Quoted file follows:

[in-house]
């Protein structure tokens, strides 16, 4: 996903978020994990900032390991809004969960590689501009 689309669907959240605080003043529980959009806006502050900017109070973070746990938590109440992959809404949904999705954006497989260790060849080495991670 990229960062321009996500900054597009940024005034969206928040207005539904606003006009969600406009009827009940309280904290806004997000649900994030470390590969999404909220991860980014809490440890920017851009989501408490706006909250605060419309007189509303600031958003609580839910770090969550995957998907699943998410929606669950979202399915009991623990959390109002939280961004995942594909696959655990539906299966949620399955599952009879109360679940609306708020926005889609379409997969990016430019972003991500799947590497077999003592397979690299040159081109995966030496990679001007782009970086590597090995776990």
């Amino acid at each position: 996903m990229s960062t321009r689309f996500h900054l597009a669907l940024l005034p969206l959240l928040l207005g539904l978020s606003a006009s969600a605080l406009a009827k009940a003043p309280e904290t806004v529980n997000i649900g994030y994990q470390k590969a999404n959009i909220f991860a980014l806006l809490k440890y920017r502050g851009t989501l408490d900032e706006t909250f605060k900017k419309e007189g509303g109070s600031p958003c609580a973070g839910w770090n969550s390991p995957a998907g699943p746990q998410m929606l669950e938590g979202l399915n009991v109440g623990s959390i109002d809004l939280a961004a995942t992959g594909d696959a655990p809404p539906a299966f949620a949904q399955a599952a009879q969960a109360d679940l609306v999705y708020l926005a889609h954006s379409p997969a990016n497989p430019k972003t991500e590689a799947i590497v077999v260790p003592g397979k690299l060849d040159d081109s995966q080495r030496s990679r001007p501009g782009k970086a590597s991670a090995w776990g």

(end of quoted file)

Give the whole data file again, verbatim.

[in-house]
């Protein structure tokens, strides 16, 4: 996903978020994990900032390991809004969960590689501009 689309669907959240605080003043529980959009806006502050900017109070973070746990938590109440992959809404949904999705954006497989260790060849080495991670 990229960062321009996500900054597009940024005034969206928040207005539904606003006009969600406009009827009940309280904290806004997000649900994030470390590969999404909220991860980014809490440890920017851009989501408490706006909250605060419309007189509303600031958003609580839910770090969550995957998907699943998410929606669950979202399915009991623990959390109002939280961004995942594909696959655990539906299966949620399955599952009879109360679940609306708020926005889609379409997969990016430019972003991500799947590497077999003592397979690299040159081109995966030496990679001007782009970086590597090995776990």
């Amino acid at each position: 996903m990229s960062t321009r689309f996500h900054l597009a669907l940024l005034p969206l959240l928040l207005g539904l978020s606003a006009s969600a605080l406009a009827k009940a003043p309280e904290t806004v529980n997000i649900g994030y994990q470390k590969a999404n959009i909220f991860a980014l806006l809490k440890y920017r502050g851009t989501l408490d900032e706006t909250f605060k900017k419309e007189g509303g109070s600031p958003c609580a973070g839910w770090n969550s390991p995957a998907g699943p746990q998410m929606l669950e938590g979202l399915n009991v109440g623990s959390i109002d809004l939280a961004a995942t992959g594909d696959a655990p809404p539906a299966f949620a949904q399955a599952a009879q969960a109360d679940l609306v999705y708020l926005a889609h954006s379409p997969a990016n497989p430019k972003t991500e590689a799947i590497v077999v260790p003592g397979k690299l060849d040159d081109s995966q080495r030496s990679r001007p501009g782009k970086a590597s991670a090995w776990g």